EU Court Sinks Bid to Duck Swordfish Limits

     (CN) – Italian fishermen cannot challenge the European Commission’s restrictions on how they catch swordfish in the Mediterranean Sea, the EU’s general court ruled on Tuesday.
     After determining that Italian fishermen were not complying with all aspects of the EU’s fisheries policy in 2012, the commission created an action plan the following year to bring the industry into line.
     The plan – which specifically addressed the catching of “highly migratory fish” like swordfish – ordered the adoption of new technical gear to the fishermen’s use of traditional small-mesh drift nets, reporting requirements, minimum catch sizes and a substitution for Italy’s lack of satellite surveillance over Mediterranean waters.
     EU regulators also ordered Italy to impose harsher penalties for fishermen who seriously or repeatedly broke the rules.
     Several fishermen associations filed suit in the European General Court to annul the commission’s new regulations. But the court dismissed the action on Tuesday, finding the groups lacked standing under the Treaty of Lisbon to challenge the commission’s action plan.
     Prior to 2009 – when the treaty took effect – individuals could only challenge commission rules addressed specifically to them or that were of direct and individual concern to them. The treaty added a third option, allowing individuals to seek annulment of regulatory acts that concerned them directly but did not involve implementing measures.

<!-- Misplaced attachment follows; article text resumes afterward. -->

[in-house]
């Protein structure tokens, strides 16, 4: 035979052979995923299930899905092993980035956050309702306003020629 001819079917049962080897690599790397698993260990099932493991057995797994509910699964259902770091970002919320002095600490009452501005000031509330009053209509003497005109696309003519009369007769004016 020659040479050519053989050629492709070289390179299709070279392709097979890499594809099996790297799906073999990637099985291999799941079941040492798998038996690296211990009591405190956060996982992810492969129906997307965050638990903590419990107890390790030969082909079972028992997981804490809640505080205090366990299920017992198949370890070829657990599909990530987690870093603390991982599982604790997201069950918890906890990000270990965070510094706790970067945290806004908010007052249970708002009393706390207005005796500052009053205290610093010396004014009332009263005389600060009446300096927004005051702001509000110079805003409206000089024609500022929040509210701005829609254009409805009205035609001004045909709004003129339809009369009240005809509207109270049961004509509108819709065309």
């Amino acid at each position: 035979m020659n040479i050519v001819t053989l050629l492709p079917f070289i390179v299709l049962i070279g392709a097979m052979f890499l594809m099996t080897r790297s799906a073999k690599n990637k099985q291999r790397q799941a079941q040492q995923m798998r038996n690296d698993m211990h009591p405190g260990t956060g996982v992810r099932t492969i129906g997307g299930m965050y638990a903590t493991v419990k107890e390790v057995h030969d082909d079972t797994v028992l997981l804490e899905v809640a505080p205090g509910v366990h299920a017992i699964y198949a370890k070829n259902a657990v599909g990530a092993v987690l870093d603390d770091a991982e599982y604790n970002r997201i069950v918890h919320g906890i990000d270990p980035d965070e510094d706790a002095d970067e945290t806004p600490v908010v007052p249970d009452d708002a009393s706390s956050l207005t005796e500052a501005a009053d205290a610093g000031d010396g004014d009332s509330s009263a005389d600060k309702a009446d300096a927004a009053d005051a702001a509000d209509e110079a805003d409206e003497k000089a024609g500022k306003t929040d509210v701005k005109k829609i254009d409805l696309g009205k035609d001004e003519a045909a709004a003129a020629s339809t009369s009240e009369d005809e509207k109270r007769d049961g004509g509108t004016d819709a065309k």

But the Luxembourg-based court noted that the commission lacks the power to impose rules directly on the fishermen, and instead tasks the member state – Italy in this case – with implementing the action plan.
     Furthermore, the court found that the commission’s action plan does not concern the fishermen’s associations individually, since the measures affect all 7,300 vessels licensed by Italy to fish for swordfish equally.
     The legal challenge therefore did not meet the requirements laid out by the Treaty of Lisbon, the court concluded.
     Its opinion was not made available in English.
     The trade groups have 60 days to lodge an appeal with the European Court of Justice.

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